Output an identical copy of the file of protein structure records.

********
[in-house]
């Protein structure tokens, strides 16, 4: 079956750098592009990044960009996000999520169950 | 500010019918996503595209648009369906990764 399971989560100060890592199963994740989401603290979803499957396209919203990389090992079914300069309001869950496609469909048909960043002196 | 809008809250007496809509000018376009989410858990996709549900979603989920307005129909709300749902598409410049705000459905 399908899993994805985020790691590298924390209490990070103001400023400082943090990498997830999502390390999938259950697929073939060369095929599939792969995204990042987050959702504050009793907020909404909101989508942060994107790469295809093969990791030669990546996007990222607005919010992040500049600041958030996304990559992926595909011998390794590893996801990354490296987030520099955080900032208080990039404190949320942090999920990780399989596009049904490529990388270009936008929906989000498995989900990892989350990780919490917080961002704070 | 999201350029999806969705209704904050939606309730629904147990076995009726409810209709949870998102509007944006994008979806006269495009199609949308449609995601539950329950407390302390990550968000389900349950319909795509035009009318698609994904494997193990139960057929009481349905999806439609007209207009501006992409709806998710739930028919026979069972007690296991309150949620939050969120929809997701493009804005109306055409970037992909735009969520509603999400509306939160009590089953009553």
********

[in-house]
């Protein structure tokens, strides 16, 4: 079956750098592009990044960009996000999520169950 | 500010019918996503595209648009369906990764 399971989560100060890592199963994740989401603290979803499957396209919203990389090992079914300069309001869950496609469909048909960043002196 | 809008809250007496809509000018376009989410858990996709549900979603989920307005129909709300749902598409410049705000459905 399908899993994805985020790691590298924390209490990070103001400023400082943090990498997830999502390390999938259950697929073939060369095929599939792969995204990042987050959702504050009793907020909404909101989508942060994107790469295809093969990791030669990546996007990222607005919010992040500049600041958030996304990559992926595909011998390794590893996801990354490296987030520099955080900032208080990039404190949320942090999920990780399989596009049904490529990388270009936008929906989000498995989900990892989350990780919490917080961002704070 | 999201350029999806969705209704904050939606309730629904147990076995009726409810209709949870998102509007944006994008979806006269495009199609949308449609995601539950329950407390302390990550968000389900349950319909795509035009009318698609994904494997193990139960057929009481349905999806439609007209207009501006992409709806998710739930028919026979069972007690296991309150949620939050969120929809997701493009804005109306055409970037992909735009969520509603999400509306939160009590089953009553």